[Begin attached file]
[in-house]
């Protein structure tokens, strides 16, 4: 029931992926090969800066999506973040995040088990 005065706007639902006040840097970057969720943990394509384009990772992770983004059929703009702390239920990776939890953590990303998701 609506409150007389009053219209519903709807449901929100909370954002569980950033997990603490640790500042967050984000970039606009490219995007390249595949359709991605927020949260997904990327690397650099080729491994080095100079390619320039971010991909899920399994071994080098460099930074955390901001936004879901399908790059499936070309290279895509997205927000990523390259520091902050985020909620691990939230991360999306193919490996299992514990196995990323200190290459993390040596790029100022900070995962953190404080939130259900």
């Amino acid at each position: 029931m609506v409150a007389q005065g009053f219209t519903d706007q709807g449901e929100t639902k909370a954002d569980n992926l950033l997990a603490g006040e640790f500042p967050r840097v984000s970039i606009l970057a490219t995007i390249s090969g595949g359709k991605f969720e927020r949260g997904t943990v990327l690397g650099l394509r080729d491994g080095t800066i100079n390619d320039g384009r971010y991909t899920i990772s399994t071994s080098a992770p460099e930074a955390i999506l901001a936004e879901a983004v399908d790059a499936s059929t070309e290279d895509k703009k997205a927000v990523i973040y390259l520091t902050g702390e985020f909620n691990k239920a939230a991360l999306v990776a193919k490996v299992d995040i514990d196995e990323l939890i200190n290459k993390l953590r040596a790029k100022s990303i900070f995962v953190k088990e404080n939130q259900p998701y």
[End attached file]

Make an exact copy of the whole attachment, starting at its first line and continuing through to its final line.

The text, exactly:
[in-house]
């Protein structure tokens, strides 16, 4: 029931992926090969800066999506973040995040088990 005065706007639902006040840097970057969720943990394509384009990772992770983004059929703009702390239920990776939890953590990303998701 609506409150007389009053219209519903709807449901929100909370954002569980950033997990603490640790500042967050984000970039606009490219995007390249595949359709991605927020949260997904990327690397650099080729491994080095100079390619320039971010991909899920399994071994080098460099930074955390901001936004879901399908790059499936070309290279895509997205927000990523390259520091902050985020909620691990939230991360999306193919490996299992514990196995990323200190290459993390040596790029100022900070995962953190404080939130259900």
């Amino acid at each position: 029931m609506v409150a007389q005065g009053f219209t519903d706007q709807g449901e929100t639902k909370a954002d569980n992926l950033l997990a603490g006040e640790f500042p967050r840097v984000s970039i606009l970057a490219t995007i390249s090969g595949g359709k991605f969720e927020r949260g997904t943990v990327l690397g650099l394509r080729d491994g080095t800066i100079n390619d320039g384009r971010y991909t899920i990772s399994t071994s080098a992770p460099e930074a955390i999506l901001a936004e879901a983004v399908d790059a499936s059929t070309e290279d895509k703009k997205a927000v990523i973040y390259l520091t902050g702390e985020f909620n691990k239920a939230a991360l999306v990776a193919k490996v299992d995040i514990d196995e990323l939890i200190n290459k993390l953590r040596a790029k100022s990303i900070f995962v953190k088990e404080n939130q259900p998701y």